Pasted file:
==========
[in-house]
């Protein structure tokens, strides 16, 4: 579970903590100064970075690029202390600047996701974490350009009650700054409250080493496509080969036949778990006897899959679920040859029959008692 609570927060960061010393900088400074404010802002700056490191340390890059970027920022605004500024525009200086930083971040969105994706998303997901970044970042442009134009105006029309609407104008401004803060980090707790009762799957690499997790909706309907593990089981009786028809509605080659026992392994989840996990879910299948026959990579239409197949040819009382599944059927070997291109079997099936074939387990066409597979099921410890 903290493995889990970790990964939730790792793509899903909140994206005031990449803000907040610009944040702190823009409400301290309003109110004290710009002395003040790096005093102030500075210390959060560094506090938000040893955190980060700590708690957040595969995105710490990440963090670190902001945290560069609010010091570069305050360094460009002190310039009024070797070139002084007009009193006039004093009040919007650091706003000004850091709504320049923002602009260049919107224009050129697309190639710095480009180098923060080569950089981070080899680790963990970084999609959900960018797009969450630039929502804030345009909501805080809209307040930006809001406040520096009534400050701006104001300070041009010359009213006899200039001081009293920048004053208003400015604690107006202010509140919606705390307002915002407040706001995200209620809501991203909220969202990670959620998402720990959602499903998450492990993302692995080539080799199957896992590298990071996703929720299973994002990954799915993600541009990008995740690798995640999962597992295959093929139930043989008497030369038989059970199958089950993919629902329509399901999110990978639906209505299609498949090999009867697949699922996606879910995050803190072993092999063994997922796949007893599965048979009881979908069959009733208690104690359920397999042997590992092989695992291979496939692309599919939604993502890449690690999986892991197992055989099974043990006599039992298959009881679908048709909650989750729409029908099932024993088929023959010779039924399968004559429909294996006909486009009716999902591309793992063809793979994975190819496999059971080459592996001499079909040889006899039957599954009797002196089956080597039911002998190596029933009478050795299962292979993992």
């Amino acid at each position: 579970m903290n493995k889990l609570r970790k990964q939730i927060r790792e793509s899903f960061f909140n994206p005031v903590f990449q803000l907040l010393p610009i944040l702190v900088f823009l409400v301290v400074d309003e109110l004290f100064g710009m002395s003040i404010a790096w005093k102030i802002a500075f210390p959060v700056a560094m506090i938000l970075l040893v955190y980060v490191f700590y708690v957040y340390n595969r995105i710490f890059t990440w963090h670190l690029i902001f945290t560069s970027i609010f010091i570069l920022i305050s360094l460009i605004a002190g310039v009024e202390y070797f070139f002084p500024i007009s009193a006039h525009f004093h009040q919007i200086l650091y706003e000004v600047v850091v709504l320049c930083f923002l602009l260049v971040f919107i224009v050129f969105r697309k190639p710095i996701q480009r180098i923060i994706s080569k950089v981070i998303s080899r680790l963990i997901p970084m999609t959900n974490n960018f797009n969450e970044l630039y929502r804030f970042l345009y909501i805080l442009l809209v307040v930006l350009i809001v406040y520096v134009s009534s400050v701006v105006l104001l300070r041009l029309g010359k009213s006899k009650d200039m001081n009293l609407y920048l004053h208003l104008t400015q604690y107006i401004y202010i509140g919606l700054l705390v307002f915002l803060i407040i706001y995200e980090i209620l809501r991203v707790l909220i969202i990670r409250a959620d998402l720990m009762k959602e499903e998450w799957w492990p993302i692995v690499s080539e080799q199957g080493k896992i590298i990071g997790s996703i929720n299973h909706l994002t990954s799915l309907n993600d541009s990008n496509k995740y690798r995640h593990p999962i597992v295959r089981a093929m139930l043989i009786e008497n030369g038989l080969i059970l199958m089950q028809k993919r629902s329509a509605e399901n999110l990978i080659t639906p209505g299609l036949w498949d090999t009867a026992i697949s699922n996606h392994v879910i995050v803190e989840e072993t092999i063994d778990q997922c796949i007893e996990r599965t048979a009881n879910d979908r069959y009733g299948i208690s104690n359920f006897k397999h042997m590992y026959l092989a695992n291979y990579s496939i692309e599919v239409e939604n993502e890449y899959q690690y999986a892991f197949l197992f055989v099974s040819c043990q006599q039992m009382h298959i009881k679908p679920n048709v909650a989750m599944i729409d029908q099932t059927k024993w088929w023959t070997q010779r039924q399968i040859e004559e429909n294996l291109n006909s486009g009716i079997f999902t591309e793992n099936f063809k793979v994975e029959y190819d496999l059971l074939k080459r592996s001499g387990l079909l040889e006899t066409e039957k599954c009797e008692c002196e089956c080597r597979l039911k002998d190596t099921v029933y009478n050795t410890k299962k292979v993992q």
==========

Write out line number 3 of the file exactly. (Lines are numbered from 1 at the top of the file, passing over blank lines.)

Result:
């Amino acid at each position: 579970m903290n493995k889990l609570r970790k990964q939730i927060r790792e793509s899903f960061f909140n994206p005031v903590f990449q803000l907040l010393p610009i944040l702190v900088f823009l409400v301290v400074d309003e109110l004290f100064g710009m002395s003040i404010a790096w005093k102030i802002a500075f210390p959060v700056a560094m506090i938000l970075l040893v955190y980060v490191f700590y708690v957040y340390n595969r995105i710490f890059t990440w963090h670190l690029i902001f945290t560069s970027i609010f010091i570069l920022i305050s360094l460009i605004a002190g310039v009024e202390y070797f070139f002084p500024i007009s009193a006039h525009f004093h009040q919007i200086l650091y706003e000004v600047v850091v709504l320049c930083f923002l602009l260049v971040f919107i224009v050129f969105r697309k190639p710095i996701q480009r180098i923060i994706s080569k950089v981070i998303s080899r680790l963990i997901p970084m999609t959900n974490n960018f797009n969450e970044l630039y929502r804030f970042l345009y909501i805080l442009l809209v307040v930006l350009i809001v406040y520096v134009s009534s400050v701006v105006l104001l300070r041009l029309g010359k009213s006899k009650d200039m001081n009293l609407y920048l004053h208003l104008t400015q604690y107006i401004y202010i509140g919606l700054l705390v307002f915002l803060i407040i706001y995200e980090i209620l809501r991203v707790l909220i969202i990670r409250a959620d998402l720990m009762k959602e499903e998450w799957w492990p993302i692995v690499s080539e080799q199957g080493k896992i590298i990071g997790s996703i929720n299973h909706l994002t990954s799915l309907n993600d541009s990008n496509k995740y690798r995640h593990p999962i597992v295959r089981a093929m139930l043989i009786e008497n030369g038989l080969i059970l199958m089950q028809k993919r629902s329509a509605e399901n999110l990978i080659t639906p209505g299609l036949w498949d090999t009867a026992i697949s699922n996606h392994v879910i995050v803190e989840e072993t092999i063994d778990q997922c796949i007893e996990r599965t048979a009881n879910d979908r069959y009733g299948i208690s104690n359920f006897k397999h042997m590992y026959l092989a695992n291979y990579s496939i692309e599919v239409e939604n993502e890449y899959q690690y999986a892991f197949l197992f055989v099974s040819c043990q006599q039992m009382h298959i009881k679908p679920n048709v909650a989750m599944i729409d029908q099932t059927k024993w088929w023959t070997q010779r039924q399968i040859e004559e429909n294996l291109n006909s486009g009716i079997f999902t591309e793992n099936f063809k793979v994975e029959y190819d496999l059971l074939k080459r592996s001499g387990l079909l040889e006899t066409e039957k599954c009797e008692c002196e089956c080597r597979l039911k002998d190596t099921v029933y009478n050795t410890k299962k292979v993992q």